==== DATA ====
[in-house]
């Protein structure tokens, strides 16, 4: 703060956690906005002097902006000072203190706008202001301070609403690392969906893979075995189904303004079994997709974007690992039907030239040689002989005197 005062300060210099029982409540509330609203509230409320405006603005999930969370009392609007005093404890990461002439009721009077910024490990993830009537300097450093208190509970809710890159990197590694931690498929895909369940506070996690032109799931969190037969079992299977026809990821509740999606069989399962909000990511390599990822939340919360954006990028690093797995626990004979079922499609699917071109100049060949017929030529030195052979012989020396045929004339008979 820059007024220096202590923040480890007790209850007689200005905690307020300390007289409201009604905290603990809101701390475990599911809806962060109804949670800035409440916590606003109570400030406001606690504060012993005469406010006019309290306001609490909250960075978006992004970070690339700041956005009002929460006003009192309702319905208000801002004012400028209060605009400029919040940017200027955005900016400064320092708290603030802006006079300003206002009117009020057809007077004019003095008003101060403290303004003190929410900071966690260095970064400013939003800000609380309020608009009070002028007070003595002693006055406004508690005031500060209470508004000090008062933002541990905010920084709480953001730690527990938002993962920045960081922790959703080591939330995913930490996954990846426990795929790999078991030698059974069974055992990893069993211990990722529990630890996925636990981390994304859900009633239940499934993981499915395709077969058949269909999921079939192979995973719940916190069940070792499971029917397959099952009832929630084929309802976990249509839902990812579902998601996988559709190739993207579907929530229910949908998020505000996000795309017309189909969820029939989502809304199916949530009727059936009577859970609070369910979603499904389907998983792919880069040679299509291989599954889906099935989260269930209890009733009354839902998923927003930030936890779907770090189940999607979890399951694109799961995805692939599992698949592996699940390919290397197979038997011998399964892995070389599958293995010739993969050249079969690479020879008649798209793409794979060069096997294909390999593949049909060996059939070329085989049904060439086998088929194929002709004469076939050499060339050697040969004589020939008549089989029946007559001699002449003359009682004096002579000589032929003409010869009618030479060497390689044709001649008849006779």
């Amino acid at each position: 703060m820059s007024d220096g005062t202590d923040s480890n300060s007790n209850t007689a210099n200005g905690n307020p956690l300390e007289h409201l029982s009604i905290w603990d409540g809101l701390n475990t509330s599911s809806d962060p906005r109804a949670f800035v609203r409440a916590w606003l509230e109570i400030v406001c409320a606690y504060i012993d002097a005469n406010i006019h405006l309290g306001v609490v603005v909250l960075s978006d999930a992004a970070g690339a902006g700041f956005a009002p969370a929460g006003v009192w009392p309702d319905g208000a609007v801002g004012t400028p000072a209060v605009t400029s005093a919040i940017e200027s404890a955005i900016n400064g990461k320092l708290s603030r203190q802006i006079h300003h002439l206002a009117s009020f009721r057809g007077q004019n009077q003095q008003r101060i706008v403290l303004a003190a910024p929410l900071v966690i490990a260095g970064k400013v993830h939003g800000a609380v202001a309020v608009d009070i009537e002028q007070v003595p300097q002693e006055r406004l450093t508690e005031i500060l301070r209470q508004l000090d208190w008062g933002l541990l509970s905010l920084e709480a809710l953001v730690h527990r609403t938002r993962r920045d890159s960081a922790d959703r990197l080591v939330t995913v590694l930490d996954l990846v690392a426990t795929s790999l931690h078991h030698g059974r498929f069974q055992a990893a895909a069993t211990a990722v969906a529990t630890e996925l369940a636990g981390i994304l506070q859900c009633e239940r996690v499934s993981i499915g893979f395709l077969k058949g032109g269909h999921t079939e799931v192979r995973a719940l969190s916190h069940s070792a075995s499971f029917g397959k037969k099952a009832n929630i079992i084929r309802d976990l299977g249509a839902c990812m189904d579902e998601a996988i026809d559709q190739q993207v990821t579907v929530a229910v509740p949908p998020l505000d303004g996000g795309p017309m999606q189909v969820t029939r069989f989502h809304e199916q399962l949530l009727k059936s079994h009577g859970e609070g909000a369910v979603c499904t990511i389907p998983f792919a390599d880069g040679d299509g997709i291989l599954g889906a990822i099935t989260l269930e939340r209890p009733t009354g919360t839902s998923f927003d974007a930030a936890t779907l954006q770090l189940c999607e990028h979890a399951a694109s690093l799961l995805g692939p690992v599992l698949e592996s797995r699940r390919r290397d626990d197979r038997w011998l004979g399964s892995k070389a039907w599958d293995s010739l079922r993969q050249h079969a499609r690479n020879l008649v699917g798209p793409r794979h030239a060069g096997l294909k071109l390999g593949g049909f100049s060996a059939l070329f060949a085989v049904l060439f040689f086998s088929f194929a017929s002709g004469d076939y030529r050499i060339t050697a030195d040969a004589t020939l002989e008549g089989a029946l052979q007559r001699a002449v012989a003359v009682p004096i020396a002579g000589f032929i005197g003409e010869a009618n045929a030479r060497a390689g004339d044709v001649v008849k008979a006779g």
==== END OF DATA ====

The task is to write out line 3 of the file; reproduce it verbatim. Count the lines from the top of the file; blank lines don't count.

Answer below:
């Amino acid at each position: 703060m820059s007024d220096g005062t202590d923040s480890n300060s007790n209850t007689a210099n200005g905690n307020p956690l300390e007289h409201l029982s009604i905290w603990d409540g809101l701390n475990t509330s599911s809806d962060p906005r109804a949670f800035v609203r409440a916590w606003l509230e109570i400030v406001c409320a606690y504060i012993d002097a005469n406010i006019h405006l309290g306001v609490v603005v909250l960075s978006d999930a992004a970070g690339a902006g700041f956005a009002p969370a929460g006003v009192w009392p309702d319905g208000a609007v801002g004012t400028p000072a209060v605009t400029s005093a919040i940017e200027s404890a955005i900016n400064g990461k320092l708290s603030r203190q802006i006079h300003h002439l206002a009117s009020f009721r057809g007077q004019n009077q003095q008003r101060i706008v403290l303004a003190a910024p929410l900071v966690i490990a260095g970064k400013v993830h939003g800000a609380v202001a309020v608009d009070i009537e002028q007070v003595p300097q002693e006055r406004l450093t508690e005031i500060l301070r209470q508004l000090d208190w008062g933002l541990l509970s905010l920084e709480a809710l953001v730690h527990r609403t938002r993962r920045d890159s960081a922790d959703r990197l080591v939330t995913v590694l930490d996954l990846v690392a426990t795929s790999l931690h078991h030698g059974r498929f069974q055992a990893a895909a069993t211990a990722v969906a529990t630890e996925l369940a636990g981390i994304l506070q859900c009633e239940r996690v499934s993981i499915g893979f395709l077969k058949g032109g269909h999921t079939e799931v192979r995973a719940l969190s916190h069940s070792a075995s499971f029917g397959k037969k099952a009832n929630i079992i084929r309802d976990l299977g249509a839902c990812m189904d579902e998601a996988i026809d559709q190739q993207v990821t579907v929530a229910v509740p949908p998020l505000d303004g996000g795309p017309m999606q189909v969820t029939r069989f989502h809304e199916q399962l949530l009727k059936s079994h009577g859970e609070g909000a369910v979603c499904t990511i389907p998983f792919a390599d880069g040679d299509g997709i291989l599954g889906a990822i099935t989260l269930e939340r209890p009733t009354g919360t839902s998923f927003d974007a930030a936890t779907l954006q770090l189940c999607e990028h979890a399951a694109s690093l799961l995805g692939p690992v599992l698949e592996s797995r699940r390919r290397d626990d197979r038997w011998l004979g399964s892995k070389a039907w599958d293995s010739l079922r993969q050249h079969a499609r690479n020879l008649v699917g798209p793409r794979h030239a060069g096997l294909k071109l390999g593949g049909f100049s060996a059939l070329f060949a085989v049904l060439f040689f086998s088929f194929a017929s002709g004469d076939y030529r050499i060339t050697a030195d040969a004589t020939l002989e008549g089989a029946l052979q007559r001699a002449v012989a003359v009682p004096i020396a002579g000589f032929i005197g003409e010869a009618n045929a030479r060497a390689g004339d044709v001649v008849k008979a006779g």